Researchers are working on a blood test that could be able to detect risk of spontaneous pre-term delivery.
According to a study, published in the American Journal of Obstetrics & Gynaecology, five micro particle proteins found in first-trimester blood samples may give clues about the risk of spontaneous pre-term birth.
"Our goal is to develop prognostic markers for patients to help make predictions and offer highly personalised care to woman from early stages of pregnancy," said co-author Thomas McElrath from the Brigham and Women's Hospital in the US.
According to researchers, nearly 10 per cent births are taking place before 37-week gestation against the normal 40 weeks. Pre-term birth can result in several conditions, including pre-term labour, early rupture of the placental membrane or preeclampsia.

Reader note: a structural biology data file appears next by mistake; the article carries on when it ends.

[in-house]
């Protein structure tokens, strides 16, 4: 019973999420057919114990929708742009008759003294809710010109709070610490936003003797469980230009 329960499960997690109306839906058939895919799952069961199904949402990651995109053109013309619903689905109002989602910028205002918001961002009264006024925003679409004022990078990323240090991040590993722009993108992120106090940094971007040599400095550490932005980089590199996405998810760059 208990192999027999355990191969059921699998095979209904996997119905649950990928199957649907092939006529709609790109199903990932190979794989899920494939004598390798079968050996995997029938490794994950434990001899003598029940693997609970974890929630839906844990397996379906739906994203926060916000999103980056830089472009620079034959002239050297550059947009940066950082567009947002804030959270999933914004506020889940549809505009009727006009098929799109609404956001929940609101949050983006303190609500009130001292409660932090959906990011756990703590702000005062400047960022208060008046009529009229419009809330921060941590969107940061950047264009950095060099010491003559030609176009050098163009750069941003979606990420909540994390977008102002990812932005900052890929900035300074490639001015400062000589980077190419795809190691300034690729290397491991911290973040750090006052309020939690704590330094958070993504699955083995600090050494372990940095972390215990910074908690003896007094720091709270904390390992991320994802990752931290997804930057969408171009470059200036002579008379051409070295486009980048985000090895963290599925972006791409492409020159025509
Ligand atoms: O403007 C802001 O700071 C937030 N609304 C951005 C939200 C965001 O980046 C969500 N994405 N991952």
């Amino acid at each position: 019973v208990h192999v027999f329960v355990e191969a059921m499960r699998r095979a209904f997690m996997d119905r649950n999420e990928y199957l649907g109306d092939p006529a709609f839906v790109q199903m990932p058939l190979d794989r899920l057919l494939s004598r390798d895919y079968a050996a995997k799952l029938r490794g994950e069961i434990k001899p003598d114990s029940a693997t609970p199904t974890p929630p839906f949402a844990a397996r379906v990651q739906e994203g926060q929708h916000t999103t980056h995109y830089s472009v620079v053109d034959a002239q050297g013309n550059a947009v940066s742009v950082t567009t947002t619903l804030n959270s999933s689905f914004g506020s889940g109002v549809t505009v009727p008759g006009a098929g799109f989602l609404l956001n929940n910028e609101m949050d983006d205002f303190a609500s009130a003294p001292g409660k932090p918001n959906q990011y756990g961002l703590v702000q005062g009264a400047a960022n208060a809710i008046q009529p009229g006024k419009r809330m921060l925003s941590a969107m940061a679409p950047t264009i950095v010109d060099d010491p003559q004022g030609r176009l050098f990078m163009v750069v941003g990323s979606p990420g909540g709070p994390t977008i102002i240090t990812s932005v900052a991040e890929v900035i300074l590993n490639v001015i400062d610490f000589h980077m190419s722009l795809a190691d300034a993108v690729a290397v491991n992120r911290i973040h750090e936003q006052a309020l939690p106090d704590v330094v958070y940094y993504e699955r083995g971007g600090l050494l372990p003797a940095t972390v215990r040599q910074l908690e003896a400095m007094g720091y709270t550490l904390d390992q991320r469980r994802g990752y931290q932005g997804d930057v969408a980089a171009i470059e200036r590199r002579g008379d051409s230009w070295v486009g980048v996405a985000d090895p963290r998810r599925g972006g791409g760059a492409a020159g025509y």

Mothers with history of pre-term deliveries face higher risks. But predicting spontaneous pre-term birth is challenging, particularly in the case of first-time mothers, the team said.
For the study, researchers studied blood samples, collected toward the end of the first trimester of pregnancy, from three established biobanks.
The team compared samples from 87 women who delivered at or before 35 weeks with samples from 174 women who delivered at term and were of the same age and at the same week of pregnancy at the time giving blood.
They analysed multiple circulating micro particles associated proteins and found that a subset of these proteins could help predict risks, both for the first-time mothers as well as those who had previously given birth.
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